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Costa Rica And Panama Sign FTA

by Mike Godfrey,, Washington

08 August 2007

Costa Rican President Oscar Arias was yesterday scheduled to sign a free trade agreement with Panama which will reduce tariffs on most industrial and agricultural goods traded between the two countries over the next decade.

A.M. Costa Rica reported on Tuesday that Arias would sign the agreement in a ceremony to be held at the Hotel Real Intercontinental in Escazú late on Tuesday afternoon local time. The signing signals the formal conclusion to negotiations which ended in agreement between the two governments in June 2007. However, the treaty awaits ratification by the Costa Rican and Panamanian legislatures before it can enter into effect.

The agreement will result in the removal of tariffs on 93% of industrial and agroindustrial products, although barriers on certain industrial goods are not scheduled to phase out completely for eleven years, while some agricultural products will have schedules for reduction of duties as long as 16 years.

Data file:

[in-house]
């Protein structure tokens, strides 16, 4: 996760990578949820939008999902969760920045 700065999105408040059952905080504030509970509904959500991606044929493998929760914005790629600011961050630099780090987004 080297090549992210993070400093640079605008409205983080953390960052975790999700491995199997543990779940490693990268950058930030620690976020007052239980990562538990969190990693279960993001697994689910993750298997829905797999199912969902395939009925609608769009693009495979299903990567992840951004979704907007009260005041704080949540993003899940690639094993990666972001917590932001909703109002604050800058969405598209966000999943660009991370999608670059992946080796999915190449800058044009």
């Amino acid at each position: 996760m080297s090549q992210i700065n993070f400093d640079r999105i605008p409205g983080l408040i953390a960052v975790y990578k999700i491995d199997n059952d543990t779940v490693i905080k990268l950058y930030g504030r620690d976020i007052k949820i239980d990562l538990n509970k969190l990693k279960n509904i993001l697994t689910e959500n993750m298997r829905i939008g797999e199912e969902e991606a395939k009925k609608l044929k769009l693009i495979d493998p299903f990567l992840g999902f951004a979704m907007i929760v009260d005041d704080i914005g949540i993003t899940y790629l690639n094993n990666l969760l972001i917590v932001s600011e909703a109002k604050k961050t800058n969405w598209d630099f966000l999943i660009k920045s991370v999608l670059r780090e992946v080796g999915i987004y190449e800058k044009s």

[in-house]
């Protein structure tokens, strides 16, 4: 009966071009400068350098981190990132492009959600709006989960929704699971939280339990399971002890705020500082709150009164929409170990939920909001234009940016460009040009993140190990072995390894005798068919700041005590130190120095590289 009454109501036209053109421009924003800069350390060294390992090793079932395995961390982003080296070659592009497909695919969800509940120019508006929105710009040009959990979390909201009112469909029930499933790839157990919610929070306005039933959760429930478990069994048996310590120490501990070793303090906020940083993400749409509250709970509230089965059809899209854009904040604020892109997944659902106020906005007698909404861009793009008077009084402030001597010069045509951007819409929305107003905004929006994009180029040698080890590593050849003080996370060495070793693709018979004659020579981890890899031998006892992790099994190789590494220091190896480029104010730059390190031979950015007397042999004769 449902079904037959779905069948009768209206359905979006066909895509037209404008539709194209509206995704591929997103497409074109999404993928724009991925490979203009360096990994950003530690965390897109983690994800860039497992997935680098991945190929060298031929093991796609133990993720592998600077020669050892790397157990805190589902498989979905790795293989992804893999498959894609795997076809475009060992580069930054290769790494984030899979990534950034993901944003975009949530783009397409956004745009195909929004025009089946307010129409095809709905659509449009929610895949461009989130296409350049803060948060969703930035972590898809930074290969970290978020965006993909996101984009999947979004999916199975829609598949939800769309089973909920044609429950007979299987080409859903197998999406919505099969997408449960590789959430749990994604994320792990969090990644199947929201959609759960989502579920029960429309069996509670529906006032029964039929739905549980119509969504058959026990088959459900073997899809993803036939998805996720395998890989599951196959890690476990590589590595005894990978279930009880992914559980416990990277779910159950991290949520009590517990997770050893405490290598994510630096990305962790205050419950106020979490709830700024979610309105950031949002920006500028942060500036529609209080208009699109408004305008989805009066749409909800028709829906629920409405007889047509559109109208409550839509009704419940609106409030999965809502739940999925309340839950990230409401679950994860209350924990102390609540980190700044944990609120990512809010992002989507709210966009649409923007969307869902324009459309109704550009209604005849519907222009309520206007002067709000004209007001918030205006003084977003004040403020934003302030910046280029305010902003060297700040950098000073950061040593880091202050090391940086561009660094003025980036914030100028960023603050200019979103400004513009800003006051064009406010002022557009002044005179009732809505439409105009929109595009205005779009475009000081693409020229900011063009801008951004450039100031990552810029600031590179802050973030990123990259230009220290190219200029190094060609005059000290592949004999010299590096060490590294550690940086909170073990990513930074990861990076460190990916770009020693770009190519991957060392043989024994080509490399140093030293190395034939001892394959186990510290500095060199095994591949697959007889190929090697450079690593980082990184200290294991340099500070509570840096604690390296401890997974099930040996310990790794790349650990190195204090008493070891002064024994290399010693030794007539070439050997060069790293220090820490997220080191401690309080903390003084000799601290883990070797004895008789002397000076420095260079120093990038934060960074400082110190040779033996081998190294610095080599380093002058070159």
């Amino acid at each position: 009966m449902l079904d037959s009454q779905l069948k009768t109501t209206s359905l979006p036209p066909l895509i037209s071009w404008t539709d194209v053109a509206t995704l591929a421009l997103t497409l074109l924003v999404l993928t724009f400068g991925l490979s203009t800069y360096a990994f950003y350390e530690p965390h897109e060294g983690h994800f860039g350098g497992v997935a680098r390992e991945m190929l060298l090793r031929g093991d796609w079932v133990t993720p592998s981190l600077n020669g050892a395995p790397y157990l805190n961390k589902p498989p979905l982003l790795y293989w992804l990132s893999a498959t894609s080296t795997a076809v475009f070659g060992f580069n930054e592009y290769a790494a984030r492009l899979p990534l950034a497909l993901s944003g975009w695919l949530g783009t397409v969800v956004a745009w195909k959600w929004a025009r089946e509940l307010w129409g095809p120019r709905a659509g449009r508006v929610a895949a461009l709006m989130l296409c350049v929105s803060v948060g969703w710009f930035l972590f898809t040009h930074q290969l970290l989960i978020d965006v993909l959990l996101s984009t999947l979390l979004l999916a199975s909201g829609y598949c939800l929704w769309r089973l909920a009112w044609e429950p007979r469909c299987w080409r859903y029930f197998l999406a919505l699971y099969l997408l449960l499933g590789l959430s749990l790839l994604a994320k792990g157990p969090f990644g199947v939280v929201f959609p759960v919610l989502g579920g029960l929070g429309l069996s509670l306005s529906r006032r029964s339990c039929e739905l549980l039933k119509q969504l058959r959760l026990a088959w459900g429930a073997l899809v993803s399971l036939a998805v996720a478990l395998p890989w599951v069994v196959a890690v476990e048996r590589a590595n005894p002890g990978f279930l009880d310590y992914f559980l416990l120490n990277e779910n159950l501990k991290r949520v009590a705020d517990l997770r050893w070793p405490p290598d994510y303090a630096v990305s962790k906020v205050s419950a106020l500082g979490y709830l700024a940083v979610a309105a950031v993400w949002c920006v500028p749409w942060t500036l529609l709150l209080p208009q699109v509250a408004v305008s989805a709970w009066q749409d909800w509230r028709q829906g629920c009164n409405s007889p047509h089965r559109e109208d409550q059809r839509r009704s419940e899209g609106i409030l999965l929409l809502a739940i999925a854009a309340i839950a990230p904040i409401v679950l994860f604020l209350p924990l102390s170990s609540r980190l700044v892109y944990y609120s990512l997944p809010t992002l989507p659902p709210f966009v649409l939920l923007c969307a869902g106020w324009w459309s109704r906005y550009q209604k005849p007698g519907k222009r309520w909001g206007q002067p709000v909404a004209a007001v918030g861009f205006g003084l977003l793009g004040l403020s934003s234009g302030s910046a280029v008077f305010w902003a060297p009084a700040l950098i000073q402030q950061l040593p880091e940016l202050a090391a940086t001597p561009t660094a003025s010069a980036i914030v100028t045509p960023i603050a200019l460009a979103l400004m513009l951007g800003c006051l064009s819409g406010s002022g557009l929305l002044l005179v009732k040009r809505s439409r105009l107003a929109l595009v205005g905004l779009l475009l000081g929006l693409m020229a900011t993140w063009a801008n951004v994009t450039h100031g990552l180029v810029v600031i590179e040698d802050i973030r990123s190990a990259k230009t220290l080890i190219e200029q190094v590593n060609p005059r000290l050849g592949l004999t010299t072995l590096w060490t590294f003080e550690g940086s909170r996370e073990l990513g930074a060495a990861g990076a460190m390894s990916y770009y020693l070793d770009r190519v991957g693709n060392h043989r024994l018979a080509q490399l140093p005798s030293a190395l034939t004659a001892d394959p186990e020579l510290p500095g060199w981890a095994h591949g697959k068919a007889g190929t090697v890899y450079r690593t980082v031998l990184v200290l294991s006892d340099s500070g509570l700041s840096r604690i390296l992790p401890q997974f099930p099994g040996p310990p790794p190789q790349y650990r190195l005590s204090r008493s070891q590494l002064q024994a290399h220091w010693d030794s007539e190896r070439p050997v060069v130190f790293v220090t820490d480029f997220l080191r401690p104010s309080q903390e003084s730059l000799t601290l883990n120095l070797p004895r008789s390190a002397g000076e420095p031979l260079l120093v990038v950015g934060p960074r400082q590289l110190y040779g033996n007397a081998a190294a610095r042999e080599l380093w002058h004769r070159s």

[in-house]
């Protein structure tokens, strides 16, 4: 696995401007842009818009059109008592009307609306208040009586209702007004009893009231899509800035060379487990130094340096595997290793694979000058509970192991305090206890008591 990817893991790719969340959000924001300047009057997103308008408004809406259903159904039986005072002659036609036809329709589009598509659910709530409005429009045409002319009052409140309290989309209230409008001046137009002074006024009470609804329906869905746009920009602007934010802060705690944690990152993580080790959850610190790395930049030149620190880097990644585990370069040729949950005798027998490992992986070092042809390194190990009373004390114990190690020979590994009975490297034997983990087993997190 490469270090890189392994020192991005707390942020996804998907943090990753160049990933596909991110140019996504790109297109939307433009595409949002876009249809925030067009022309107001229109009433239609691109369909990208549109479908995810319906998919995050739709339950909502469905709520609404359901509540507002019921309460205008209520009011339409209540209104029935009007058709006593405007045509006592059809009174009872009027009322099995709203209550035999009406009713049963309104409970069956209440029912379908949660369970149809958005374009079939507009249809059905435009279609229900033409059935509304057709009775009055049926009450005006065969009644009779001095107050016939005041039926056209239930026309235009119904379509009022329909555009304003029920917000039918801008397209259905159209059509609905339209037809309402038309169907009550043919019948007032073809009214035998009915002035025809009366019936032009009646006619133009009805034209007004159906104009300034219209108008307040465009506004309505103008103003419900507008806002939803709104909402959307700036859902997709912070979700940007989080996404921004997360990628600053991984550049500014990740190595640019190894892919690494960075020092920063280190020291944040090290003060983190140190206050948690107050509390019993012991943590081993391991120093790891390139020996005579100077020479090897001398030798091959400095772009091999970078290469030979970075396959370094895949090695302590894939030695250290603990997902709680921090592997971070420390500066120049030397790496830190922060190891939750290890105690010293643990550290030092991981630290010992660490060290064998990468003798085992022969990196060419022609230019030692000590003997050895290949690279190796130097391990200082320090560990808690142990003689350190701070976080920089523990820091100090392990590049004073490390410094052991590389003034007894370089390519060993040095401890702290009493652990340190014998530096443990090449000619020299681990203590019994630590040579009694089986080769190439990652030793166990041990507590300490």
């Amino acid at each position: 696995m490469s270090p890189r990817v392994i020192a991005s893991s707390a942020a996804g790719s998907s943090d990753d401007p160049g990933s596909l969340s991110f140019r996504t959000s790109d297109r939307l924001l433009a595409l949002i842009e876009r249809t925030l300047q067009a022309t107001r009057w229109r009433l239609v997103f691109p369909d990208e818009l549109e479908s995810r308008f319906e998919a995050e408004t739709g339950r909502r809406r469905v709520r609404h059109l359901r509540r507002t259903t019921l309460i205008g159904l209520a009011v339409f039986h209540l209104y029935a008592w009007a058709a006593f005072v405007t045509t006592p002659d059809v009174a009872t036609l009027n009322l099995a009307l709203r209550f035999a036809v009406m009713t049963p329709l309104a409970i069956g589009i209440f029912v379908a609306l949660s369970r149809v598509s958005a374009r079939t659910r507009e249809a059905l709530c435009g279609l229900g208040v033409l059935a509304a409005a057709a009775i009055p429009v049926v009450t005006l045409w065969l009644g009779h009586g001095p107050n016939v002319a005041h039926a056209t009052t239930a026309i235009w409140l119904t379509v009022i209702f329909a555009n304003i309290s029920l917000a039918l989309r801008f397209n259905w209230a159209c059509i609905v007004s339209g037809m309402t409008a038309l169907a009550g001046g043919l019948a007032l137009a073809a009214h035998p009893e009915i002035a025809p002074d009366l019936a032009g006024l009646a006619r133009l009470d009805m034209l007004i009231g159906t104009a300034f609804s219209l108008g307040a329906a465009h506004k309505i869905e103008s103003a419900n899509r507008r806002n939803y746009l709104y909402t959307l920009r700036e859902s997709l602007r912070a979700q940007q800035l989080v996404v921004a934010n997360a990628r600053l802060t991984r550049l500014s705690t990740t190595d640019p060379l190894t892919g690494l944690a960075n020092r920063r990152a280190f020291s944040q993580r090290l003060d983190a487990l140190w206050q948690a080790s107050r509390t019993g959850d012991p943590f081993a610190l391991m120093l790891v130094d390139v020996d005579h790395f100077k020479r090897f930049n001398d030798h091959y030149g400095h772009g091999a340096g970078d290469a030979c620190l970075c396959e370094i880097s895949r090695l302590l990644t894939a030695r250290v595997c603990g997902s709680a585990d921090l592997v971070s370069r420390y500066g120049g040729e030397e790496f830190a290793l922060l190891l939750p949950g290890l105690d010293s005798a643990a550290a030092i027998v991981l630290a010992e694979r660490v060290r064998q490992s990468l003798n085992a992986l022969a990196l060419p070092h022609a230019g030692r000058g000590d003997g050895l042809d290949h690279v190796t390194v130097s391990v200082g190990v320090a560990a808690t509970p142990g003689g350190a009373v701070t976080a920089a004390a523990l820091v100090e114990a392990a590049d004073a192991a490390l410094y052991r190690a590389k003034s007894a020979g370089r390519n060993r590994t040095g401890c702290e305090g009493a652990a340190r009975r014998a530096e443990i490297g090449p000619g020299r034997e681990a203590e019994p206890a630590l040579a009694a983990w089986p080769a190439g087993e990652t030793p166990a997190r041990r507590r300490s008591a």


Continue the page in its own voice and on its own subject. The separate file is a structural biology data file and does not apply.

The agreement also opens up Costa Rica's monopolistic telecoms market to Panamanian operators, although the the Instituto Costarricence de Electricidad will be able to offer services in Panama.

While not nearly as controversial as the much-debated Central American and Dominican Republic Free Trade Agreement (CAFTA-DR) with the United States, the FTA with Panama nonetheless sparked demonstrations from anti-trade agreement protestors in Costa Rica.

Costa Rica is still the only signatory country not to have fully ratified CAFTA-DR, with the country seemingly split down the middle on the merits of the trade deal. A referendum on whether the treaty should be ratified is due in October, but the outcome is by no means certain.

Meanwhile, Panama is keen to open up its economy to more competition in goods. While not a party to CAFTA-DR, last month the Panamanian legislature ratified a separate bilateral free trade deal with the US. Governmental signing of the agreement took place two days before the expiration of President Bush's authority for "fast track" trade promotion at the end of June, meaning that the Congress must approve or reject the agreement without making changes. However, there is little indication yet as to when the US Congress will vote on the deal.

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